OAKLAND (CBS SF) -- The City councilwoman from Oakland who spearheaded the city's soda tax it taking aim at flavored tobacco and vaping products she says are getting kids hooked on a bad habit.
The tobacco products sold in convenience stores like 7-Eleven come in a variety of flavors that range from cinnamon toast crunch and cotton candy to a variety of fruit flavors that officials argue appeal directly to children, despite the age restriction on who can buy the products.
Oakland officials want to ban these flavored packets along with other tobacco products, but the proposed crackdown is sparking a backlash.
The flavored papers for tobacco are sold behind the counter to those 21 and over.
"Believe it or not older people buy the blueberry or grape," said 7-Eleven manager Paul Sekhon.
But Oakland City Council members Annie Campbell Washington and Larry Reid say it is eye candy to young people and intended to get them hooked on a bad habit
The city of Oakland has taken its first step to ban flavored tobacco products.
Sekhon claimed that he is conscious of keeping the items in question out of the hands of minors.
"We have a school that's a little bit of a ways away," said Sekhon. "I have zero violations because we check ID. So if you moved it [the age allowed to purchase] to 21, allow it to work."
Candy and fruit-flavored cigarettes are already banned on a federal level, but currently there is no ban or regulation on the kinds of flavors tobacco companies can infuse into cigars, smokeless tobacco and vape oil.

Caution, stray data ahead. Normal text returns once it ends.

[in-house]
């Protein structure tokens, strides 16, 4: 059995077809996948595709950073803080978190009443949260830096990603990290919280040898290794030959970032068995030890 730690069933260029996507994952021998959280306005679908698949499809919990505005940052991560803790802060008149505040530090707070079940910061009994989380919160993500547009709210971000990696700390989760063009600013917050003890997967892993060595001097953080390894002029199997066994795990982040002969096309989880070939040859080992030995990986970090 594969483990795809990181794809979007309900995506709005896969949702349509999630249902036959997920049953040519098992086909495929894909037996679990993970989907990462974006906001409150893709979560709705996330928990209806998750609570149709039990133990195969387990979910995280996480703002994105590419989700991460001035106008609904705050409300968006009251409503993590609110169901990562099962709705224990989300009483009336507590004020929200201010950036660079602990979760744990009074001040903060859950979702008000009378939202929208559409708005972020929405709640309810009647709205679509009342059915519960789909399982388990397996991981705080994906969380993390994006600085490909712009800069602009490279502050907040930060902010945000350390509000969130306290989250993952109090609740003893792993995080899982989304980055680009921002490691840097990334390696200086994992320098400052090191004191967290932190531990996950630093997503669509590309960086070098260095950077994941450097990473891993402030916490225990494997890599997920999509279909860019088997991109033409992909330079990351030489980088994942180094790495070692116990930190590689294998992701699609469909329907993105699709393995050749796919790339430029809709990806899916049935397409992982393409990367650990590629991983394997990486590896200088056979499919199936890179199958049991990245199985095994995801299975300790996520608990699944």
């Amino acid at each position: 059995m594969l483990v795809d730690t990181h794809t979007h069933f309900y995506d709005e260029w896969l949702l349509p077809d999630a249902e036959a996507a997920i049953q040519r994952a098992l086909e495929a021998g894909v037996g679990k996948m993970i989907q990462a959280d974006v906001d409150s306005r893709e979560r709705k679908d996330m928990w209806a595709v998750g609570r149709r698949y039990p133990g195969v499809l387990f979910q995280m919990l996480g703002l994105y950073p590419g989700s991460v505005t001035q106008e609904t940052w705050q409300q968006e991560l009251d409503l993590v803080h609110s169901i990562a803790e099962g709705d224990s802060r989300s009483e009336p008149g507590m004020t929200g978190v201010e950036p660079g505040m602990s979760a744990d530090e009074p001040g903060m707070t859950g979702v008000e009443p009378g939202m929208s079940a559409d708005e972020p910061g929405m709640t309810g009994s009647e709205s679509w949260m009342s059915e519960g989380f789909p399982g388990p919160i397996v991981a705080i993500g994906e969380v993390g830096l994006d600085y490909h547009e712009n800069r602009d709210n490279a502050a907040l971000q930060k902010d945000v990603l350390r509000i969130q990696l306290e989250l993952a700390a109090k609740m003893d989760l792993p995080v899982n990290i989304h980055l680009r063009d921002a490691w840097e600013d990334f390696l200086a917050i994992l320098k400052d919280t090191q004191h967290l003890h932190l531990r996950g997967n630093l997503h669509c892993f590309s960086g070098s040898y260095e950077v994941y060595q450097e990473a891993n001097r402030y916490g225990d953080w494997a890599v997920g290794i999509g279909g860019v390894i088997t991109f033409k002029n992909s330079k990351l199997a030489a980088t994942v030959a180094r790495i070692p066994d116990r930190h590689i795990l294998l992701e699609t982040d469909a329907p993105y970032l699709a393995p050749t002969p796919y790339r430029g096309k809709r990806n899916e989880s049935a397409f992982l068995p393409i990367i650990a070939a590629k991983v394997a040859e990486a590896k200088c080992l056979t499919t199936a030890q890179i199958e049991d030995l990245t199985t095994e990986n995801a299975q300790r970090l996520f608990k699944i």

Stefan Didak is founder of the non-profit vaping advocacy group Not Blowing Smoke.
"We had tax increase and now they are trying to ban flavors," said Didak. "If you take the flavors out, there is no incentive to keep vaping, and it would basically condemn people to go back to smoking."
Assemblywoman Washington previously spearheaded Oakland's soda tax, which was designed as a public health measure to reduce consumption and fund nutrition education programs.
But convenience store owner Ann Sekhon says this ban will do more harm than good.
"A black market is going to exist. Is that the way we want to go?" she asked.
Parents say it comes down to teaching your kids, not banning certain products altogether.
"It depends on how your raise your kids," argued Paul Sekhon.
The proposed ban is expect to be discussed in the next couple of weeks.
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